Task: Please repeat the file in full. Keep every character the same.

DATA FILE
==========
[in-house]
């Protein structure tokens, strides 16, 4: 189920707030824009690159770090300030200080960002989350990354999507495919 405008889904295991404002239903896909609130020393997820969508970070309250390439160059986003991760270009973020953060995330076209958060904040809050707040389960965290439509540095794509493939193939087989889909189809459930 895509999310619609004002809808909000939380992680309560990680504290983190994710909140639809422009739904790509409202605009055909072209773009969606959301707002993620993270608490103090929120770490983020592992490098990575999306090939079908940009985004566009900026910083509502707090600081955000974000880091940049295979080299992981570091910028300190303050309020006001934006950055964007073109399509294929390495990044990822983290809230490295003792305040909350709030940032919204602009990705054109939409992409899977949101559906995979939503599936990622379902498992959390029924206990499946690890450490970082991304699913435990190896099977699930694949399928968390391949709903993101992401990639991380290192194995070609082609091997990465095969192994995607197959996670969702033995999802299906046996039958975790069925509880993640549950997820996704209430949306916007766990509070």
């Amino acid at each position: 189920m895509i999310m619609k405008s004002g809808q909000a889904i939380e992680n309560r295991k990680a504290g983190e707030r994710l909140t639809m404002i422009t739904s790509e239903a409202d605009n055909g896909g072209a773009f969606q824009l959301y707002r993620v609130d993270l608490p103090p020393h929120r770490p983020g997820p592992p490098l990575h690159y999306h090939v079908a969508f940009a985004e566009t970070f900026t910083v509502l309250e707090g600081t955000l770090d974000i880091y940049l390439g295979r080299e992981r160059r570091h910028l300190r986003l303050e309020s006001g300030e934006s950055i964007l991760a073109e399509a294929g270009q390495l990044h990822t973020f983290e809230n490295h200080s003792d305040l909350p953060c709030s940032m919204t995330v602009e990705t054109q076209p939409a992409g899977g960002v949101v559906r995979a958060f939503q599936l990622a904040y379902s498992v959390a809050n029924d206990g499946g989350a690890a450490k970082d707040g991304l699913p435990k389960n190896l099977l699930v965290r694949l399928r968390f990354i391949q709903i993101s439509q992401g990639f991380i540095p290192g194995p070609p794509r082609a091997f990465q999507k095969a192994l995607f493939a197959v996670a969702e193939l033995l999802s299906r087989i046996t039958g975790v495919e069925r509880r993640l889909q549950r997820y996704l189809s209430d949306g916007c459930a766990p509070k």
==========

[in-house]
């Protein structure tokens, strides 16, 4: 189920707030824009690159770090300030200080960002989350990354999507495919 405008889904295991404002239903896909609130020393997820969508970070309250390439160059986003991760270009973020953060995330076209958060904040809050707040389960965290439509540095794509493939193939087989889909189809459930 895509999310619609004002809808909000939380992680309560990680504290983190994710909140639809422009739904790509409202605009055909072209773009969606959301707002993620993270608490103090929120770490983020592992490098990575999306090939079908940009985004566009900026910083509502707090600081955000974000880091940049295979080299992981570091910028300190303050309020006001934006950055964007073109399509294929390495990044990822983290809230490295003792305040909350709030940032919204602009990705054109939409992409899977949101559906995979939503599936990622379902498992959390029924206990499946690890450490970082991304699913435990190896099977699930694949399928968390391949709903993101992401990639991380290192194995070609082609091997990465095969192994995607197959996670969702033995999802299906046996039958975790069925509880993640549950997820996704209430949306916007766990509070």
């Amino acid at each position: 189920m895509i999310m619609k405008s004002g809808q909000a889904i939380e992680n309560r295991k990680a504290g983190e707030r994710l909140t639809m404002i422009t739904s790509e239903a409202d605009n055909g896909g072209a773009f969606q824009l959301y707002r993620v609130d993270l608490p103090p020393h929120r770490p983020g997820p592992p490098l990575h690159y999306h090939v079908a969508f940009a985004e566009t970070f900026t910083v509502l309250e707090g600081t955000l770090d974000i880091y940049l390439g295979r080299e992981r160059r570091h910028l300190r986003l303050e309020s006001g300030e934006s950055i964007l991760a073109e399509a294929g270009q390495l990044h990822t973020f983290e809230n490295h200080s003792d305040l909350p953060c709030s940032m919204t995330v602009e990705t054109q076209p939409a992409g899977g960002v949101v559906r995979a958060f939503q599936l990622a904040y379902s498992v959390a809050n029924d206990g499946g989350a690890a450490k970082d707040g991304l699913p435990k389960n190896l099977l699930v965290r694949l399928r968390f990354i391949q709903i993101s439509q992401g990639f991380i540095p290192g194995p070609p794509r082609a091997f990465q999507k095969a192994l995607f493939a197959v996670a969702e193939l033995l999802s299906r087989i046996t039958g975790v495919e069925r509880r993640l889909q549950r997820y996704l189809s209430d949306g916007c459930a766990p509070k």